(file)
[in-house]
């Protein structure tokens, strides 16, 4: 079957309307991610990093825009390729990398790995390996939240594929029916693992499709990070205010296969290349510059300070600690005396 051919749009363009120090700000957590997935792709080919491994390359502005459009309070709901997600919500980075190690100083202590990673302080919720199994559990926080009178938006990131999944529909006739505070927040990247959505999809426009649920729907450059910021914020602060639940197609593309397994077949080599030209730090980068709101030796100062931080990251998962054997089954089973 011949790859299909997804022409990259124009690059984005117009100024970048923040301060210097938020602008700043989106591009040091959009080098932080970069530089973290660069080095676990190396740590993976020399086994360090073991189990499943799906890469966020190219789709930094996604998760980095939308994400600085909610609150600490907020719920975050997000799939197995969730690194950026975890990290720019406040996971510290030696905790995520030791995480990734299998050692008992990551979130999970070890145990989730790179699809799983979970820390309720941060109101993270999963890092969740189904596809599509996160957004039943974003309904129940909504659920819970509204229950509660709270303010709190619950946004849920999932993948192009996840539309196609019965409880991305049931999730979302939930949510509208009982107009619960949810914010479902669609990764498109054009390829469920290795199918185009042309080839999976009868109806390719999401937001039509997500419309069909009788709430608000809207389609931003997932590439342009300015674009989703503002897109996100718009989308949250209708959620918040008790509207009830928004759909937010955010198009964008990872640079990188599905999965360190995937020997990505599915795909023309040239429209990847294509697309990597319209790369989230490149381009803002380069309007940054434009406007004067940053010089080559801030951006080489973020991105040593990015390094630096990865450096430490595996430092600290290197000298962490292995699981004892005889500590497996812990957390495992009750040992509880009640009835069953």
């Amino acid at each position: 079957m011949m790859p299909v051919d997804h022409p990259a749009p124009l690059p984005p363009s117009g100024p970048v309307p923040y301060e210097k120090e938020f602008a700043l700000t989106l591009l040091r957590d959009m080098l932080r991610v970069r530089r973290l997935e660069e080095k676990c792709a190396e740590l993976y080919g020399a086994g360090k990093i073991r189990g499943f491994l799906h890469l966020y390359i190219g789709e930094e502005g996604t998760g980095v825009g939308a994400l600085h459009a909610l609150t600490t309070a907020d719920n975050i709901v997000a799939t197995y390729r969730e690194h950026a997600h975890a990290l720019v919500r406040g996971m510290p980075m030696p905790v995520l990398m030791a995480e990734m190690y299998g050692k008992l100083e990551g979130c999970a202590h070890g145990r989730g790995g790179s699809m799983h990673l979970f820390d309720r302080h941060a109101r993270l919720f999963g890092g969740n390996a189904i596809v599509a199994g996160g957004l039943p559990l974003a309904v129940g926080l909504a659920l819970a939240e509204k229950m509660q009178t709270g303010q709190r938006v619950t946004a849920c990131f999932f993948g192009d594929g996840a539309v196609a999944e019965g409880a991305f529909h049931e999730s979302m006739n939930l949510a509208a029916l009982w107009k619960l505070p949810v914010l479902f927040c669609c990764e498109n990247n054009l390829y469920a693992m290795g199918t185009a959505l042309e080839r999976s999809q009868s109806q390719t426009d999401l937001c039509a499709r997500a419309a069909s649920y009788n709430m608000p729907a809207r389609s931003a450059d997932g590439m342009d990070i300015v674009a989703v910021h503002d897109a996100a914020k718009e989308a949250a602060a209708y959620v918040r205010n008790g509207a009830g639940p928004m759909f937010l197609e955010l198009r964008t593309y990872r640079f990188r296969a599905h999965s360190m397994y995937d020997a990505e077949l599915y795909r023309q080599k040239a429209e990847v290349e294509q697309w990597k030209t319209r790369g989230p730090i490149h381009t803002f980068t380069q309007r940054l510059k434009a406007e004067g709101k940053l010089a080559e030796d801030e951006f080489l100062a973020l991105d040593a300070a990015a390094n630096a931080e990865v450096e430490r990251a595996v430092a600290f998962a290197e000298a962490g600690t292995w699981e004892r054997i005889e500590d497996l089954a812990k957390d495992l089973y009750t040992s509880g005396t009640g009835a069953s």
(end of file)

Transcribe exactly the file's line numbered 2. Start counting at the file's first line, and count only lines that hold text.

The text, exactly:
């Protein structure tokens, strides 16, 4: 079957309307991610990093825009390729990398790995390996939240594929029916693992499709990070205010296969290349510059300070600690005396 051919749009363009120090700000957590997935792709080919491994390359502005459009309070709901997600919500980075190690100083202590990673302080919720199994559990926080009178938006990131999944529909006739505070927040990247959505999809426009649920729907450059910021914020602060639940197609593309397994077949080599030209730090980068709101030796100062931080990251998962054997089954089973 011949790859299909997804022409990259124009690059984005117009100024970048923040301060210097938020602008700043989106591009040091959009080098932080970069530089973290660069080095676990190396740590993976020399086994360090073991189990499943799906890469966020190219789709930094996604998760980095939308994400600085909610609150600490907020719920975050997000799939197995969730690194950026975890990290720019406040996971510290030696905790995520030791995480990734299998050692008992990551979130999970070890145990989730790179699809799983979970820390309720941060109101993270999963890092969740189904596809599509996160957004039943974003309904129940909504659920819970509204229950509660709270303010709190619950946004849920999932993948192009996840539309196609019965409880991305049931999730979302939930949510509208009982107009619960949810914010479902669609990764498109054009390829469920290795199918185009042309080839999976009868109806390719999401937001039509997500419309069909009788709430608000809207389609931003997932590439342009300015674009989703503002897109996100718009989308949250209708959620918040008790509207009830928004759909937010955010198009964008990872640079990188599905999965360190995937020997990505599915795909023309040239429209990847294509697309990597319209790369989230490149381009803002380069309007940054434009406007004067940053010089080559801030951006080489973020991105040593990015390094630096990865450096430490595996430092600290290197000298962490292995699981004892005889500590497996812990957390495992009750040992509880009640009835069953």